When regulators did allow Hutchison and Orange to merge their Austrian operations in 2012, the deal led to a 20-30% improvement in network coverage and higher connection speeds, according to analysis carried out by the GSM Association, a lobby group for the mobile industry.

As the EU selects new leaders -- to the annoyance of critics who see it as an undemocratic and byzantine institution -- the telecom industry is waiting to see if a more investor-friendly regime will emerge. But a more relaxed attitude toward in-country takeover activity would not solve the problem of European fragmentation or aid the development of a cross-border market for telecom services. Even Deutsche Telekom's efforts to build a single network across multiple European countries have been somewhat frustrated by national regulators' demands for local data facilities -- to prevent information from being stored in another European jurisdiction.

Those objections will not easily be addressed in today's political climate. For populists throughout the region, the EU is an unaccountable, Kafkaesque monster that has stripped nation states of their rightful sovereignty. UK voters chose to leave the EU during a referendum in 2016 (triggering the currency devaluation that explains why beer and food are now relatively cheap for European visitors). With or without a deal, that "Brexit" is due to happen in October. And it could spur demands for referendums in other member states.

The arguments for and against more European integration will rumble on. But as China and the US flex their 5G muscles, it is hard to find anyone in the industry who doubts the need for a new approach. "Thinking about connectivity as the bedrock for a new industrial strategy is vital, and I don't see the EU doing that right now," says Solomon. "If we remain fragmented, other superpowers will accelerate forward into the digital domain."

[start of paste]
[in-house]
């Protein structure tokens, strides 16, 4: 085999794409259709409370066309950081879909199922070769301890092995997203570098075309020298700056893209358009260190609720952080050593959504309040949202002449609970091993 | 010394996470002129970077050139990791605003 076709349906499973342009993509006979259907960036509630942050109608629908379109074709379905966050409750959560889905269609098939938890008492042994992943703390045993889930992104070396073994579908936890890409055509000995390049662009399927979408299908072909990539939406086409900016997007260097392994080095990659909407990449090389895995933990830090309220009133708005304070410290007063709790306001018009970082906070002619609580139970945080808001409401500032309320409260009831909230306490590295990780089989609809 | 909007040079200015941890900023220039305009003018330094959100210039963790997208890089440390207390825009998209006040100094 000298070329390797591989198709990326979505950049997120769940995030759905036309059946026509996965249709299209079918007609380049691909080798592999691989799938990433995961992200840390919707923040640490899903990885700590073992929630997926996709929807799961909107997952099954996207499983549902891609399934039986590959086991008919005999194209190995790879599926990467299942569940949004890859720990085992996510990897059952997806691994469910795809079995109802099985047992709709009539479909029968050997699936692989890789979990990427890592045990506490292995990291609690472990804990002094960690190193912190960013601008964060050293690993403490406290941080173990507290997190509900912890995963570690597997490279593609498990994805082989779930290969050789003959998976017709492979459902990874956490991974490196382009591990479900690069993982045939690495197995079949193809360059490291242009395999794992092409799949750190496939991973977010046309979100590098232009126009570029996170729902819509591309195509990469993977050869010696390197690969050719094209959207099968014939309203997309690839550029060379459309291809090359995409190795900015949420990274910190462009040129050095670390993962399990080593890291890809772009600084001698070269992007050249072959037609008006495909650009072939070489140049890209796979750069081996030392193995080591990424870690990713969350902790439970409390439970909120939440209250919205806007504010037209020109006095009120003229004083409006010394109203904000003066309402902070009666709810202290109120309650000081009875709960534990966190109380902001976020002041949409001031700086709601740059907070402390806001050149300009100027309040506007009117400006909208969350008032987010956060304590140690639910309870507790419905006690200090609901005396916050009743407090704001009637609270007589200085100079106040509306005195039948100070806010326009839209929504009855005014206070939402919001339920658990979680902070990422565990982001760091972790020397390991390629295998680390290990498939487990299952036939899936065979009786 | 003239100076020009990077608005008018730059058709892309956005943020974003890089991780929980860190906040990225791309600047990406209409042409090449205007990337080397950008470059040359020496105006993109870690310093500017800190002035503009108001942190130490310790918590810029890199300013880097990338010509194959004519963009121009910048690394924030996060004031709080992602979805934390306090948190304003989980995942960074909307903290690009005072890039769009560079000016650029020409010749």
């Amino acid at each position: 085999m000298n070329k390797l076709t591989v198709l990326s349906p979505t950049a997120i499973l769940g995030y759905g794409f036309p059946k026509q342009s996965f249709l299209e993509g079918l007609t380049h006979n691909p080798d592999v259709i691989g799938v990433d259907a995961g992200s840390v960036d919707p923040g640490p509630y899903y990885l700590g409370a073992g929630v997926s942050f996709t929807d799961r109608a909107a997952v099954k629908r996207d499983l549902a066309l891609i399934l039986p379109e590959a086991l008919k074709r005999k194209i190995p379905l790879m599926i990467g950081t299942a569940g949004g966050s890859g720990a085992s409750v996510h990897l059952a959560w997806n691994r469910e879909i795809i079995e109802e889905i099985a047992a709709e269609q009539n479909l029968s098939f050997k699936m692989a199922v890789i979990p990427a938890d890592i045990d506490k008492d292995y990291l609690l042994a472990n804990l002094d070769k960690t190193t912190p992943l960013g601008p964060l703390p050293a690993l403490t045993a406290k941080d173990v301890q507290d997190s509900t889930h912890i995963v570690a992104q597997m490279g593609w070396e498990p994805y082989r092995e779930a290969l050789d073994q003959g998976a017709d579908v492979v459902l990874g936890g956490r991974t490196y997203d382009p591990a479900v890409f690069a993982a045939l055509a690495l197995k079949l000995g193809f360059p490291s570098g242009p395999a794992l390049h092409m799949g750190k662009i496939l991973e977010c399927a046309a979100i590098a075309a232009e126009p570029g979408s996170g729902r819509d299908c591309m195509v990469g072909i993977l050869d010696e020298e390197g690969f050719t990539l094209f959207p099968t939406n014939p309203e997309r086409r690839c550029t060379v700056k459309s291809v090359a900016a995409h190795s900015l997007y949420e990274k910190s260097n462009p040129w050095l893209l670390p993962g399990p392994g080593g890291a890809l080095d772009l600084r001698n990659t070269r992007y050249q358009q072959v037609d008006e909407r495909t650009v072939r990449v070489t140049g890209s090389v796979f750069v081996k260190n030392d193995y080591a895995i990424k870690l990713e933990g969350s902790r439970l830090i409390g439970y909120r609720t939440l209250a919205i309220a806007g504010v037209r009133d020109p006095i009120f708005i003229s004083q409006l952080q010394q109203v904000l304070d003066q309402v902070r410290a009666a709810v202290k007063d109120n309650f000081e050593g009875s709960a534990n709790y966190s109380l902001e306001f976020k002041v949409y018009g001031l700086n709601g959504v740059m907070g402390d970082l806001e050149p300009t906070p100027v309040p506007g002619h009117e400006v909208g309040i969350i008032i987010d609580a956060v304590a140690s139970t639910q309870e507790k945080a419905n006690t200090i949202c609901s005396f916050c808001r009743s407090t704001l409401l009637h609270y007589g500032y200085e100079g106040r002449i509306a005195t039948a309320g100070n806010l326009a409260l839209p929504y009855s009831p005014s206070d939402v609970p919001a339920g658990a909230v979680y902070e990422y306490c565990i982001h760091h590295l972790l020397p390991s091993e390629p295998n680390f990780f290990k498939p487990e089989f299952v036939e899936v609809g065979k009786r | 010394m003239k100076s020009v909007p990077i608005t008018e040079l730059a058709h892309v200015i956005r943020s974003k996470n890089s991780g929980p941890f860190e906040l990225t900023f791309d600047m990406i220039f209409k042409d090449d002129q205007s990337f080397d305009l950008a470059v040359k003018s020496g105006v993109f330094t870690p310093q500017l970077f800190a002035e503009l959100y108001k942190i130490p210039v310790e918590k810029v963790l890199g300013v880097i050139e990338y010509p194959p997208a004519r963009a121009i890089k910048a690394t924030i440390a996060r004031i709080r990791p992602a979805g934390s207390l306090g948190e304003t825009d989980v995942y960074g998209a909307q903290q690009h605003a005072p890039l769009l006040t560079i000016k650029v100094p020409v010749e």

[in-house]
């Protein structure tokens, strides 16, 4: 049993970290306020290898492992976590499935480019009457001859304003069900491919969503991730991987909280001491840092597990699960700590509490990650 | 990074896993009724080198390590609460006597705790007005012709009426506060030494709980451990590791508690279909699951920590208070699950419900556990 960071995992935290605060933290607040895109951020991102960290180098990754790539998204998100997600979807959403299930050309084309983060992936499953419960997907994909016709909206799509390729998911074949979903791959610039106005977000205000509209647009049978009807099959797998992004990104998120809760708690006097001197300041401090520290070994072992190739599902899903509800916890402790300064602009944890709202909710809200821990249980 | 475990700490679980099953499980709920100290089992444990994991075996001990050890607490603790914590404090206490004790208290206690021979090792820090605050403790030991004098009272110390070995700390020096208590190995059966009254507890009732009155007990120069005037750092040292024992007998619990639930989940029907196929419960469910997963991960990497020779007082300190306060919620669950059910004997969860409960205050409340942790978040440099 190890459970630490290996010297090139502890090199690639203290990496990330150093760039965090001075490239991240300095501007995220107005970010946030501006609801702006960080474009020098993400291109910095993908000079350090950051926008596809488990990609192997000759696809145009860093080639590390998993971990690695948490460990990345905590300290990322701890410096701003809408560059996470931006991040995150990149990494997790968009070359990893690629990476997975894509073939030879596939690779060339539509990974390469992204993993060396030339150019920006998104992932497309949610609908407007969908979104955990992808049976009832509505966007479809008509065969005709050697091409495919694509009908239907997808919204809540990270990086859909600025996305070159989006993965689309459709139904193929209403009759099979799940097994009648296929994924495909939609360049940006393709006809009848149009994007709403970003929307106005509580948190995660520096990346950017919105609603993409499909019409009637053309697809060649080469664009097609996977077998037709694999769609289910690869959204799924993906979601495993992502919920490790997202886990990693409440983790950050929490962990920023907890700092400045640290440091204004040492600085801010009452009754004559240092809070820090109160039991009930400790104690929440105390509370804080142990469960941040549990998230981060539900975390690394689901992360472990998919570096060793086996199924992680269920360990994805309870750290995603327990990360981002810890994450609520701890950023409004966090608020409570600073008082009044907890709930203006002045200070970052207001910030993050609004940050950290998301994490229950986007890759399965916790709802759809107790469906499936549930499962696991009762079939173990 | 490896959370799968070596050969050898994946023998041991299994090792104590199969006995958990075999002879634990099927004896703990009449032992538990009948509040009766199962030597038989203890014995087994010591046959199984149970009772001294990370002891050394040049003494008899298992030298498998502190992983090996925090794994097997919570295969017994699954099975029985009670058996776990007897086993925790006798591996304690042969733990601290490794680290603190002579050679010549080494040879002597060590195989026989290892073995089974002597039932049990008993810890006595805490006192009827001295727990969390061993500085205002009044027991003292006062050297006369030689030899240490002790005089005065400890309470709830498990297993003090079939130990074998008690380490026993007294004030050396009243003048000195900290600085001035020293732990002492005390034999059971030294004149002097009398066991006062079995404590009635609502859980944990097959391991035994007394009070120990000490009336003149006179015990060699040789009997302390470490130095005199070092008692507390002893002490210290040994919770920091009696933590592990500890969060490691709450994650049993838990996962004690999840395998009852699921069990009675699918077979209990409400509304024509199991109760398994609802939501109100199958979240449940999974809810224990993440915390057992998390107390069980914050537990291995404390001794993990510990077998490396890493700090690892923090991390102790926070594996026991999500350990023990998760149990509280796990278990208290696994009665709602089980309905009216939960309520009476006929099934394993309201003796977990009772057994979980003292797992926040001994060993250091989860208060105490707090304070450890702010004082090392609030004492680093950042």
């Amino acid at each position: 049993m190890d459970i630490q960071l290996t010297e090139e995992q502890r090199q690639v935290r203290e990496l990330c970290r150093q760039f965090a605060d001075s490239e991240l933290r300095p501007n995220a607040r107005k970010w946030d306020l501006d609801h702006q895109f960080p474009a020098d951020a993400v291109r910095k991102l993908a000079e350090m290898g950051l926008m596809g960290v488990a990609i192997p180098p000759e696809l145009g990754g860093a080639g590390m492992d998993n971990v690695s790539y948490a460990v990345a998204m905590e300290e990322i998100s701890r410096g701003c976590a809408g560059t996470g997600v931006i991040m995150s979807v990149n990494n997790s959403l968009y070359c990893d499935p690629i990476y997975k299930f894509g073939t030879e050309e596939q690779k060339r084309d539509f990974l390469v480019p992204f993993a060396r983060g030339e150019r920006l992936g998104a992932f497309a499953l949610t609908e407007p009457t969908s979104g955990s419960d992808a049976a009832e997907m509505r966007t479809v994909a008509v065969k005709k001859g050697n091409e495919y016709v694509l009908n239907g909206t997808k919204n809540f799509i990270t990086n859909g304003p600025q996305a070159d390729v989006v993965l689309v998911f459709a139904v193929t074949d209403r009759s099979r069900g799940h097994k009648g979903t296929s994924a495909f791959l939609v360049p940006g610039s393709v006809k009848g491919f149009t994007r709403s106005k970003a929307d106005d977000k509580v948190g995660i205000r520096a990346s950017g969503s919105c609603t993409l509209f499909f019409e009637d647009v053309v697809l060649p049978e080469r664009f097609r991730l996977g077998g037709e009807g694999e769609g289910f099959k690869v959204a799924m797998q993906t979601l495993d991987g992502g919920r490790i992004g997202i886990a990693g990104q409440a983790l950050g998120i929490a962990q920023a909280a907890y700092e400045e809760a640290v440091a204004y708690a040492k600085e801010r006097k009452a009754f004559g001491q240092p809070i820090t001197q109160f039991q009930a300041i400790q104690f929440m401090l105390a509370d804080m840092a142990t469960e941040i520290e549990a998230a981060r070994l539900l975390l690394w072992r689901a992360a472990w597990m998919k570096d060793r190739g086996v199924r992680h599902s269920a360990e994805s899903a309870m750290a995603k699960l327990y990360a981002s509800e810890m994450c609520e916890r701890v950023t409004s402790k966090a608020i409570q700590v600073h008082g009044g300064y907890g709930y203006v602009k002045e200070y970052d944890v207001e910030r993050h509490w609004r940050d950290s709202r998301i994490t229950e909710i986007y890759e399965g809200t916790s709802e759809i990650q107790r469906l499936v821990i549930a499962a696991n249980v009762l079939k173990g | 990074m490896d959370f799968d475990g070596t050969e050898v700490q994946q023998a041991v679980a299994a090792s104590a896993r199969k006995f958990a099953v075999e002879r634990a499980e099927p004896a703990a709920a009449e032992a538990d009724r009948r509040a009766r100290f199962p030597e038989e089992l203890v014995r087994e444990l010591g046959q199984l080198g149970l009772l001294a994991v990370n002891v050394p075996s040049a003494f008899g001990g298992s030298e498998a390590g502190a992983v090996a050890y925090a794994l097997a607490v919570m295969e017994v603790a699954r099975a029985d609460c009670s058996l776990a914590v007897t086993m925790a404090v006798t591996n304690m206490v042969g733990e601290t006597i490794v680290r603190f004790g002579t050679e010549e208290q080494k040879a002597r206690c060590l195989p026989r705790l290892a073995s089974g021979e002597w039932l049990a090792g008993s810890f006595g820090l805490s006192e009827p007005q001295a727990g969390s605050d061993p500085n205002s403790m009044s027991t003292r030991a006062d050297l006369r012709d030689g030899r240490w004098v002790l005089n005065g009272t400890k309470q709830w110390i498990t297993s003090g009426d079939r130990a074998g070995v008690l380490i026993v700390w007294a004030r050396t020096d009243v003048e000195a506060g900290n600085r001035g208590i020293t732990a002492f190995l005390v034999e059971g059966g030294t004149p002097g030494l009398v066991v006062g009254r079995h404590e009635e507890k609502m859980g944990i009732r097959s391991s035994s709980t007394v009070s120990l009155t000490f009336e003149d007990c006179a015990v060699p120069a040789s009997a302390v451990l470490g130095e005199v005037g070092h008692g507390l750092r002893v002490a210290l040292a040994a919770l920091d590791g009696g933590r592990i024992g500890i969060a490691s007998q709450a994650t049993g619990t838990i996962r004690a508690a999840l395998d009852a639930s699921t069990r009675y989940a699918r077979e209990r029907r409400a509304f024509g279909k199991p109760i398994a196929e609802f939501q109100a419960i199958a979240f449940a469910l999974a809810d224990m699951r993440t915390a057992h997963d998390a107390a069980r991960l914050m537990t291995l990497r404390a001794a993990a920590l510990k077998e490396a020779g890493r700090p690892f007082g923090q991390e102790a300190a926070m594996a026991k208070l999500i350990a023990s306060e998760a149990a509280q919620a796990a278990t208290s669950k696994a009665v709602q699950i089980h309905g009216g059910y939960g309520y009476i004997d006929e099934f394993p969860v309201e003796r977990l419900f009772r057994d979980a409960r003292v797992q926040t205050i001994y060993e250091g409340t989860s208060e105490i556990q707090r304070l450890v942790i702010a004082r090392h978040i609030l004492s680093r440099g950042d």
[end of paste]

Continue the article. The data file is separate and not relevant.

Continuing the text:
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— Iain Morris, International Editor, Light Reading

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James_B_Crawshaw
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James_B_Crawshaw,
User Rank: Blogger
7/12/2019 | 5:56:19 AM
5G could turn out to be far more economically important than it might currently appear
I'm reading Tim Harford's "50 things that made the modern economy" at the moment. It doesn't claim to be a listicle of the most economically significant inventions. It doesn't feature the printing press, spinning jenny, steam engine, airplane or computer. It does describe inventions whose importance is now taken for granted: the plough, barbed wire, the contraceptive pill, air conditioning, shipping containers, barcodes, public key cryptography, the compiler, radar, concrete, etc. 

Undoubtedly mobile communications is a significant invention that has helped to accelerate economic activity. However, the move from 4G to 5G is incremental, not revolutionary.